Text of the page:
Hans A. Bethe (1906 - )

From Nobel Lectures, Physics 1963-1970, Elsevier Publishing Company, Amsterdam

Hans Albrecht Bethe was born in Strasbourg, Alsace-Lorraine, on July 2 1906. He attended the Gymnasium in Frankfurt from 1915 to 1924. He then studied at the University of Frankfurt for two years, and at Munich for two and one half years, taking his Ph. D. in theoretical physics with Professor Arnold Sommerfeld in July 1928.

He then was an Instructor in physics at Frankfurt and at Stuttgart for one semester each. From fall 1929 to fall 1933 his headquarters were the University of Munich where he became Privatdozent in May 1930. During this time he had a travel fellowship of the International Education Board to go to Cambridge, England, in the fall of 1930, and to Rome in the spring terms of 1931 and 1932. In the winter semester of 1932-1933,he held a position as Acting Assistant Professor at the University of Tubingen which he lost due to the advent of the Nazi regime in Germany.

Bethe emigrated to England in October 1933 where he held a temporary position as Lecturer at the University of Manchester for the year 1933-1934, and a fellowship at the University of Bristol in the fall of 1934. In February 1935 he was appointed Assistant Professor at Cornell University, Ithaca, N. Y. U.S.A., then promoted to Professor in the summer of 1937. He has stayed there ever since, except for sabbatical leaves and for an absence during World War II. His war work took him first to the Radiation Laboratory at the Massachusetts Institute of Technology, working on microwave radar, and then to the Los Alamos Scientific Laboratory which was engaged in assembling the first atomic bomb. He returned to Los Alamos for half a year in 1952. Two of his sabbatical leaves were spent at Columbia University, one at the University of Cambridge, and one at CERN and Copenhagen.

Bethe's main work is concerned with the theory of atomic nuclei. Together with Peierls, he developed a theory of the deuteron in 1934 which he extended in 1949. He resolved some contradictions in the nuclear mass scale in 1935. He studied the theory of nuclear reactions in 1935-1938, predicting many reaction cross sections. In connection with this work, he developed Bohr's theory of the compound nucleus in a more quantitative fashion. This work and also the existing knowledge on nuclear theory and experimental results, was summarized in three articles in the Reviews of Modern Physics which for many years served as a textbook for nuclear physicists.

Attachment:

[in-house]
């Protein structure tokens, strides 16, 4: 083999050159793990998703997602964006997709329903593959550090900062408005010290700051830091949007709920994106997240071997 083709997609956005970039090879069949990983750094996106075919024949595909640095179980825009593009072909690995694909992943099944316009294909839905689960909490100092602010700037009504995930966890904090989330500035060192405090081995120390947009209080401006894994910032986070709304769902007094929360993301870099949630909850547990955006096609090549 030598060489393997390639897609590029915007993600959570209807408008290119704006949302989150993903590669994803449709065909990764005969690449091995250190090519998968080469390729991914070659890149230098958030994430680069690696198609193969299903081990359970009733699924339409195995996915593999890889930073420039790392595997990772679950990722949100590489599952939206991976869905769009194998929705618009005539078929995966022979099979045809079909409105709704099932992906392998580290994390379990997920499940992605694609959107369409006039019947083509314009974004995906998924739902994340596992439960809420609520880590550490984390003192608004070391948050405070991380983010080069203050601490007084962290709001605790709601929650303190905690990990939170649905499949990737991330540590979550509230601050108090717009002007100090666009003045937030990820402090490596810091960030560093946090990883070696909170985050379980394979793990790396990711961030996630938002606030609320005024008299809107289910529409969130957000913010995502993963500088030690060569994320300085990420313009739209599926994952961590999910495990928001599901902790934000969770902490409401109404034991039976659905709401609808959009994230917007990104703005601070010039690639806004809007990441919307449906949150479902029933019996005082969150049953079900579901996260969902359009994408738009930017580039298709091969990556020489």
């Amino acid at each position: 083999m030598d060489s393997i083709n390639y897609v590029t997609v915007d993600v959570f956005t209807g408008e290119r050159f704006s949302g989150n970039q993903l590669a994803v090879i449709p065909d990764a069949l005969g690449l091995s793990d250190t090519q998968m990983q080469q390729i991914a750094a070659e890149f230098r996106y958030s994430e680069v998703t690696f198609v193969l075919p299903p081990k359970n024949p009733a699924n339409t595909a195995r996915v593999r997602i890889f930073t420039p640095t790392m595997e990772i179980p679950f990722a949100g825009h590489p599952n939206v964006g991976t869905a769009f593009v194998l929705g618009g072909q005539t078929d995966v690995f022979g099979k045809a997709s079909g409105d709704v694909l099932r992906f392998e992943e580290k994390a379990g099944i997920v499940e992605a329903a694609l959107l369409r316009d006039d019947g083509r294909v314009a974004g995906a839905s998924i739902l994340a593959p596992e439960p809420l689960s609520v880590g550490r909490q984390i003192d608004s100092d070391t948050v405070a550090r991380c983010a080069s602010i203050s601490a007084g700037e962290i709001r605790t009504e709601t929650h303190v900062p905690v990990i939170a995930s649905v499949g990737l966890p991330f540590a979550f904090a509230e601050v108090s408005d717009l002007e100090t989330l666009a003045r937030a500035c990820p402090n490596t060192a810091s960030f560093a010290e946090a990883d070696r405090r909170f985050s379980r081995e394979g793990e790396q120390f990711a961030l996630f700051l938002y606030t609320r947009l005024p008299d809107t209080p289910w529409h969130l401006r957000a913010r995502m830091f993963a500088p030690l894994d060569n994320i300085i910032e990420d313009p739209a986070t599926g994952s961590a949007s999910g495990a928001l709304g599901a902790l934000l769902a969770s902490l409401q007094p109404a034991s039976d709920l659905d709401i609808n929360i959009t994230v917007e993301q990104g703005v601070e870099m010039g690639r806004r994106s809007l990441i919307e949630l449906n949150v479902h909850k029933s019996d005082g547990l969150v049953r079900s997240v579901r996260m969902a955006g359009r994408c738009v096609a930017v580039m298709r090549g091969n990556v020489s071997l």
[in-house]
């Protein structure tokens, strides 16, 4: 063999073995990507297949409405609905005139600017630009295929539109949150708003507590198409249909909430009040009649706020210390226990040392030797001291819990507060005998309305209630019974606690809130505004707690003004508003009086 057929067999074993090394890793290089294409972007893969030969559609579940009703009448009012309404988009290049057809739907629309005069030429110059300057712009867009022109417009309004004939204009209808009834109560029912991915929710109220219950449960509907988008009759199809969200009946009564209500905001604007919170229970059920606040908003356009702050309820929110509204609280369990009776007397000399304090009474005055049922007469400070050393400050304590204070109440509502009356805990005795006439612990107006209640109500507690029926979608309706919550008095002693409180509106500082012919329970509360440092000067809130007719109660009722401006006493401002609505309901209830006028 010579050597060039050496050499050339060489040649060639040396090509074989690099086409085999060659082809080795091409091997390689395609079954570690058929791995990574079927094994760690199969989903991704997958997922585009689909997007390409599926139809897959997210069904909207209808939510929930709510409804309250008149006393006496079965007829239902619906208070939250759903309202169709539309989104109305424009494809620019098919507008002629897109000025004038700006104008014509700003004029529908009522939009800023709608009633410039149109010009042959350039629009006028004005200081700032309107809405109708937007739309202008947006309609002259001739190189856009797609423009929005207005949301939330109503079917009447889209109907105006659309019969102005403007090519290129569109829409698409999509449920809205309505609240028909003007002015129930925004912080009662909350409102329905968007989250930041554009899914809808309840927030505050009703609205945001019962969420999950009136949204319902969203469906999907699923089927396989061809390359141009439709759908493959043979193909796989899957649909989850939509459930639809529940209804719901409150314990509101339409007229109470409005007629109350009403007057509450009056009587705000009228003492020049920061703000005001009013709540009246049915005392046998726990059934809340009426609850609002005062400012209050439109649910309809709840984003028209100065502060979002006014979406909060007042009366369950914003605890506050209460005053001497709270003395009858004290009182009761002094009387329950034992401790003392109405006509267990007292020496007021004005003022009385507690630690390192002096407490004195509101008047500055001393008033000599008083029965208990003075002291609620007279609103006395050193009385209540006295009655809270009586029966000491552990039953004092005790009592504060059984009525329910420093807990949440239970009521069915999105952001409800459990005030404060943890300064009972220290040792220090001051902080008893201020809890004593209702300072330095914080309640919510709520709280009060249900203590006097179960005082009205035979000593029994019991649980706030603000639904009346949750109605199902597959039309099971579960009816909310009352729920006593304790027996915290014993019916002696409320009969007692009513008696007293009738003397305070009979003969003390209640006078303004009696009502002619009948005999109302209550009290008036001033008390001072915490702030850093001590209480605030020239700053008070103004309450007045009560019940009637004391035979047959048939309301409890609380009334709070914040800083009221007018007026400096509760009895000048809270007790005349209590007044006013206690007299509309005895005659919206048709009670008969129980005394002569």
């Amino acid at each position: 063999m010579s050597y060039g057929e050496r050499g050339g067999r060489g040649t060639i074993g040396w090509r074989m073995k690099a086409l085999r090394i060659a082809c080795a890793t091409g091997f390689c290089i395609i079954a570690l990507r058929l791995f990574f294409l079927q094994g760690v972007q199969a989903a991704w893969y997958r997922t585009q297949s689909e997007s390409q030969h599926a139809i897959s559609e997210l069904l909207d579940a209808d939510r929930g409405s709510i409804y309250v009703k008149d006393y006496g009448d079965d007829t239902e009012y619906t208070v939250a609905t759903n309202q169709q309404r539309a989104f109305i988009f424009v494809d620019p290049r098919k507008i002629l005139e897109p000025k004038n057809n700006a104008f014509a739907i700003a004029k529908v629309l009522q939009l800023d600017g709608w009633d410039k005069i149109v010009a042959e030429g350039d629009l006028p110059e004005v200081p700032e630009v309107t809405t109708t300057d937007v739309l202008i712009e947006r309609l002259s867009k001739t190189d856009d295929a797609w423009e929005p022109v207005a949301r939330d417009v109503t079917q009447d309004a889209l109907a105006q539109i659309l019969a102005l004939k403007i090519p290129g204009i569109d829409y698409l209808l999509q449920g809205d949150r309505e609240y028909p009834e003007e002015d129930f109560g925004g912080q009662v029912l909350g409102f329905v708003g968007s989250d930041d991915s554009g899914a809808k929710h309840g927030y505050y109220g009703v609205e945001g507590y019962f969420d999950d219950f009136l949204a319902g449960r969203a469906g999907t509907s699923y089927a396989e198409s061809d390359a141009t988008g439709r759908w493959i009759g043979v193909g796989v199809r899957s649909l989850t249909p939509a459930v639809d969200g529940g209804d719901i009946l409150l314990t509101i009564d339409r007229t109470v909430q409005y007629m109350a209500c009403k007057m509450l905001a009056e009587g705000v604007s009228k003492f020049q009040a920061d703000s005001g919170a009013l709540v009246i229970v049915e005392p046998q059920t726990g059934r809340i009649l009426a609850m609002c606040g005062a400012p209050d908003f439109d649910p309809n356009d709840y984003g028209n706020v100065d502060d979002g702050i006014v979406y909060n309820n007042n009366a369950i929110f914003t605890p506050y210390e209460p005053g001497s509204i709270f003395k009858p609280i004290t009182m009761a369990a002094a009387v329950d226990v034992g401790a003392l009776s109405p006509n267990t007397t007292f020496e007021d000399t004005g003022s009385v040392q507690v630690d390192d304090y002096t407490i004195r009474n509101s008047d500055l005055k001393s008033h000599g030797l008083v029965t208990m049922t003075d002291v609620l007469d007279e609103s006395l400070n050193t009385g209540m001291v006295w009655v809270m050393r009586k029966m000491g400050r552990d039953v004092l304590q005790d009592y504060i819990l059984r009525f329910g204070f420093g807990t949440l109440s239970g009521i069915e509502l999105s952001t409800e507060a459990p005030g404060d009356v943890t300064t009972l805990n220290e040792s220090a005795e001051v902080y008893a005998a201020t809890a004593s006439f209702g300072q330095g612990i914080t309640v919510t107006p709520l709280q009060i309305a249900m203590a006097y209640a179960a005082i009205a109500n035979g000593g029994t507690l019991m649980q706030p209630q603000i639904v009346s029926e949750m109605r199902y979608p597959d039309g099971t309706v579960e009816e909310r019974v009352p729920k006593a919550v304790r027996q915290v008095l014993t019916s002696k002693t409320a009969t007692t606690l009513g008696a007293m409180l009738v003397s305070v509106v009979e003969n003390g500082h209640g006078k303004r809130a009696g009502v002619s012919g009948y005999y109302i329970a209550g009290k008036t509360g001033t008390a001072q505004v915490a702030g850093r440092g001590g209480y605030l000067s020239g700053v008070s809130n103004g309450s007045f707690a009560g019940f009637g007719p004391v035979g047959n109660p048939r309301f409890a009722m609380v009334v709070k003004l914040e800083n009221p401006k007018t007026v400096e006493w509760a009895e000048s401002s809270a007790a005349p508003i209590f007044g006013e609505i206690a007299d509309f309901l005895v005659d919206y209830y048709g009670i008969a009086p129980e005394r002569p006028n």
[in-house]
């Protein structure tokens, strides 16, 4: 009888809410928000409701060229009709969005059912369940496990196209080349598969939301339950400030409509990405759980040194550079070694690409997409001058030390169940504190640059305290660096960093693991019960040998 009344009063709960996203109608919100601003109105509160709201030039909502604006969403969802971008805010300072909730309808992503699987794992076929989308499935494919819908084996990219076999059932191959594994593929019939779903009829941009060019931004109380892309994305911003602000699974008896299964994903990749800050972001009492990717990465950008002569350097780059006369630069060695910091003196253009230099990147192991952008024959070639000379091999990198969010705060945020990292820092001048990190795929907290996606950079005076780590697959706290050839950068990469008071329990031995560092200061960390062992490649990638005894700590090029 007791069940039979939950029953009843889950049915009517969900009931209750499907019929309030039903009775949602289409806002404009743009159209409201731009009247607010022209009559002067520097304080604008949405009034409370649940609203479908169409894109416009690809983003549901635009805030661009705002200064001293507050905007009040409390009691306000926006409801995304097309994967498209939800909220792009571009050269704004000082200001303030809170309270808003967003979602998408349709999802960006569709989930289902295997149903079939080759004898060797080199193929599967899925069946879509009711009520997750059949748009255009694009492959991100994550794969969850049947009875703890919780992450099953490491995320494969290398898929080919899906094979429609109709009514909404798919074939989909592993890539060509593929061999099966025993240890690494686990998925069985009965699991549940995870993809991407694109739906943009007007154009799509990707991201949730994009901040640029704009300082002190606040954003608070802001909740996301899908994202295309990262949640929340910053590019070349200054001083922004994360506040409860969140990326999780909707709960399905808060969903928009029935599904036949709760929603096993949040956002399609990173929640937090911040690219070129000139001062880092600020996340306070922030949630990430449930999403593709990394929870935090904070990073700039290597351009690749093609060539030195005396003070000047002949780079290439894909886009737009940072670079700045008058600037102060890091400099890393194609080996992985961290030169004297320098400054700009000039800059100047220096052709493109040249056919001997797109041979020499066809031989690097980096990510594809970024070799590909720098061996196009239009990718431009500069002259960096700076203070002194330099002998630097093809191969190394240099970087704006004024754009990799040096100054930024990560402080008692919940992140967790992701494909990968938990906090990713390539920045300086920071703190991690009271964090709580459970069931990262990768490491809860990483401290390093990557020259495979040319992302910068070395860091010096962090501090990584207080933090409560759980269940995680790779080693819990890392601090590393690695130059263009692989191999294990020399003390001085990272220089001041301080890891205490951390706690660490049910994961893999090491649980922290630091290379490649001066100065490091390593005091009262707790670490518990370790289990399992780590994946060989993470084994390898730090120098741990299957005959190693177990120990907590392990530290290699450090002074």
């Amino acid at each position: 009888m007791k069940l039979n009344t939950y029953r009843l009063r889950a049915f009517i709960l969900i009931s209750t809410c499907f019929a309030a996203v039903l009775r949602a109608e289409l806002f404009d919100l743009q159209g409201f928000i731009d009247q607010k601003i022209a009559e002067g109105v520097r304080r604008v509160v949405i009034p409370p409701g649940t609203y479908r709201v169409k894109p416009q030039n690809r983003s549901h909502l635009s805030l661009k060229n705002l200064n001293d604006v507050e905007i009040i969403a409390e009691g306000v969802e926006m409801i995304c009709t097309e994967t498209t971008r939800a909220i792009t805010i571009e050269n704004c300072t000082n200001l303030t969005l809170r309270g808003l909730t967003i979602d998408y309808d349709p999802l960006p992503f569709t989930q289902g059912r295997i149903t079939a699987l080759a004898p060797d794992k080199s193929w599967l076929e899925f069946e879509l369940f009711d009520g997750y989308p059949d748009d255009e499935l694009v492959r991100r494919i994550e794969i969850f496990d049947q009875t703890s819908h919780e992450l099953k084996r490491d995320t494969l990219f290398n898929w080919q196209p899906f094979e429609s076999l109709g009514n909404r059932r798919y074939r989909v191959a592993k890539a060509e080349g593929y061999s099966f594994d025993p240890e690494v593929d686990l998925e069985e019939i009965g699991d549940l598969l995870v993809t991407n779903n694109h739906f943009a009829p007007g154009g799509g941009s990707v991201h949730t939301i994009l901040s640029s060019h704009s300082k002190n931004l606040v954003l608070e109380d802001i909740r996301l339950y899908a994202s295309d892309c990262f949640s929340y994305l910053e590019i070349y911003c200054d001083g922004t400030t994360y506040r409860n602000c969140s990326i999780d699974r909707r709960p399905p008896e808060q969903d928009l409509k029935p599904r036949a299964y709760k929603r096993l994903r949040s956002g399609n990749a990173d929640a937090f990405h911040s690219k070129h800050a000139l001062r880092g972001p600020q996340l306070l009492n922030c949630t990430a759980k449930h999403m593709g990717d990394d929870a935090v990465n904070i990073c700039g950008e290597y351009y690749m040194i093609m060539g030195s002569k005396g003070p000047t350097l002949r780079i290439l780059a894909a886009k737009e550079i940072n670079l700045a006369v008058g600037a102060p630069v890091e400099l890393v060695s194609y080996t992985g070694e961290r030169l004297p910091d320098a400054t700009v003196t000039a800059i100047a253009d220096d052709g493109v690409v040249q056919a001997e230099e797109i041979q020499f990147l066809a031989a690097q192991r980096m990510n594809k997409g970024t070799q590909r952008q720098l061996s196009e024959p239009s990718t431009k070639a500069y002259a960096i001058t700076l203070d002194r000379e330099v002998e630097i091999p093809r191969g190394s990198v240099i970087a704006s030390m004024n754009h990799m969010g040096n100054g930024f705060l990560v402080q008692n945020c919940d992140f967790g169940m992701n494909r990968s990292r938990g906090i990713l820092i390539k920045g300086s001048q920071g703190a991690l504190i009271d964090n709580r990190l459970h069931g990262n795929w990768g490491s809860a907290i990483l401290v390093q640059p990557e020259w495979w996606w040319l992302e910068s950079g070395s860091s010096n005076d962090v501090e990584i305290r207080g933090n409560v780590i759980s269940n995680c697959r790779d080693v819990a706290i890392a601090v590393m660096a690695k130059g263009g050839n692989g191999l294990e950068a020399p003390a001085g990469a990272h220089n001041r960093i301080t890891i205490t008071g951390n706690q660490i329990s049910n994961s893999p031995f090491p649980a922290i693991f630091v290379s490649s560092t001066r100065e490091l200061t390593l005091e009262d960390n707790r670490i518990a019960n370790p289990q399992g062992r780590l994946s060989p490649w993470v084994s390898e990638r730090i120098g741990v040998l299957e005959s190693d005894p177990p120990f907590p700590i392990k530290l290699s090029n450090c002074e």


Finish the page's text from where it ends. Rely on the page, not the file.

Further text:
His work on nuclear reactions led Bethe to the discovery of the reactions which supply the energy in the stars. The most important nuclear reaction in the brilliant stars is the carbon-nitrogen cycle, while the sun and fainter stars use mostly the proton-proton reaction. Bethe's main achievement in this connection was the exclusion of other possible nuclear reactions. The Nobel Prize was given for this work, as well as his work on nuclear reactions in general.

In 1955 Bethe returned to the theory of nuclei, emphasizing a different phase. He has worked since then on the theory of nuclear matter whose aim it is to explain the properties of atomic nuclei in terms of the forces acting between nucleons.

Before his work on nuclear physics, Bethe's main attention was given to atomic physics and collision theory. On the former subject, he wrote a review article in Handbuch der Physik in which he filled in the gaps of the existing knowledge, and which is still up-to-date. In collision theory, he developed a simple and powerful theory of inelastic collisions between fast particles and atoms which he has used to determine the stopping power of matter for fast charged particles, thus providing a tool to nuclear physicists. Turning to more energetic collisions, he calculated with Heitler the bremsstrahlung emitted by relativistic electrons, and the production of electron pairs by high energy gamma rays.

Bethe also did some work on solid-state theory. He discussed the splitting of atomic energy levels when an atom is inserted into a crystal, he did some work on the theory of metals, and especially he developed a theory of the order and disorder in alloys.

In 1947, Bethe was the first to explain the Lamb-shift in the hydrogen spectrum, and he thus laid the foundation for the modern development of quantum electrodynamics. Later on, he worked with a large number of collaborators on the scattering of pi mesons and on their production by electromagnetic radiation.

Bethe is married to the daughter of P.P. Ewald, the well-known X-ray physicist. They have two children, Henry and Monica.